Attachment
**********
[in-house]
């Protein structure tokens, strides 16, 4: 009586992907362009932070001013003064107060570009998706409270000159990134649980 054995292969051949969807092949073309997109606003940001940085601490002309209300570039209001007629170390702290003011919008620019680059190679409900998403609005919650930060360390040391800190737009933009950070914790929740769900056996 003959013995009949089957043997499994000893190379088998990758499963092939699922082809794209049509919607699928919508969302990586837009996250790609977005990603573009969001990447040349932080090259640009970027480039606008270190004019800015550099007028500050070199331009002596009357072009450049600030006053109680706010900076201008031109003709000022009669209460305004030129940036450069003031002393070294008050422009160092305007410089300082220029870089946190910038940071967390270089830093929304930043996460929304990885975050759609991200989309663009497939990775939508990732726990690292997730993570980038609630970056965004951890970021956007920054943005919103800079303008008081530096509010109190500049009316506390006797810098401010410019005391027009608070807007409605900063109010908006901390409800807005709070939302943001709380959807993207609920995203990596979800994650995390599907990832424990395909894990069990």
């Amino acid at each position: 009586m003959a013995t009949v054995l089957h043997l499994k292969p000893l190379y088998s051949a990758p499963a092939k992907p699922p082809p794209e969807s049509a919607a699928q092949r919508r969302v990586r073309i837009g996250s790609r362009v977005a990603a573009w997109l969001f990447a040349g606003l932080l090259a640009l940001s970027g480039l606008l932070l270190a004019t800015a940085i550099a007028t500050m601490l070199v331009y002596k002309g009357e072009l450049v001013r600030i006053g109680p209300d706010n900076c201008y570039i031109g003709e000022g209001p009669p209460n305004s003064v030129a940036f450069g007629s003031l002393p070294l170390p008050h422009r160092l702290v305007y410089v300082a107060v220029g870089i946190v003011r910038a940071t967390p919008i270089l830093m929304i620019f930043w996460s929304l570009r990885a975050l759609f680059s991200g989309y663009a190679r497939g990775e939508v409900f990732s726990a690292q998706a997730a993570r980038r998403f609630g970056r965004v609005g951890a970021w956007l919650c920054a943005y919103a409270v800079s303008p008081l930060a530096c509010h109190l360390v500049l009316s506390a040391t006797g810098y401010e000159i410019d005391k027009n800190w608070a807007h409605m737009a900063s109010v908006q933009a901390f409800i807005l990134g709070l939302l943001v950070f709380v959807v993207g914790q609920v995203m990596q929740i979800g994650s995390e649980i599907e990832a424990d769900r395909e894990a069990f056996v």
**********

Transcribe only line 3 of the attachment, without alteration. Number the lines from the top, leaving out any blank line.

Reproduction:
């Amino acid at each position: 009586m003959a013995t009949v054995l089957h043997l499994k292969p000893l190379y088998s051949a990758p499963a092939k992907p699922p082809p794209e969807s049509a919607a699928q092949r919508r969302v990586r073309i837009g996250s790609r362009v977005a990603a573009w997109l969001f990447a040349g606003l932080l090259a640009l940001s970027g480039l606008l932070l270190a004019t800015a940085i550099a007028t500050m601490l070199v331009y002596k002309g009357e072009l450049v001013r600030i006053g109680p209300d706010n900076c201008y570039i031109g003709e000022g209001p009669p209460n305004s003064v030129a940036f450069g007629s003031l002393p070294l170390p008050h422009r160092l702290v305007y410089v300082a107060v220029g870089i946190v003011r910038a940071t967390p919008i270089l830093m929304i620019f930043w996460s929304l570009r990885a975050l759609f680059s991200g989309y663009a190679r497939g990775e939508v409900f990732s726990a690292q998706a997730a993570r980038r998403f609630g970056r965004v609005g951890a970021w956007l919650c920054a943005y919103a409270v800079s303008p008081l930060a530096c509010h109190l360390v500049l009316s506390a040391t006797g810098y401010e000159i410019d005391k027009n800190w608070a807007h409605m737009a900063s109010v908006q933009a901390f409800i807005l990134g709070l939302l943001v950070f709380v959807v993207g914790q609920v995203m990596q929740i979800g994650s995390e649980i599907e990832a424990d769900r395909e894990a069990f056996v």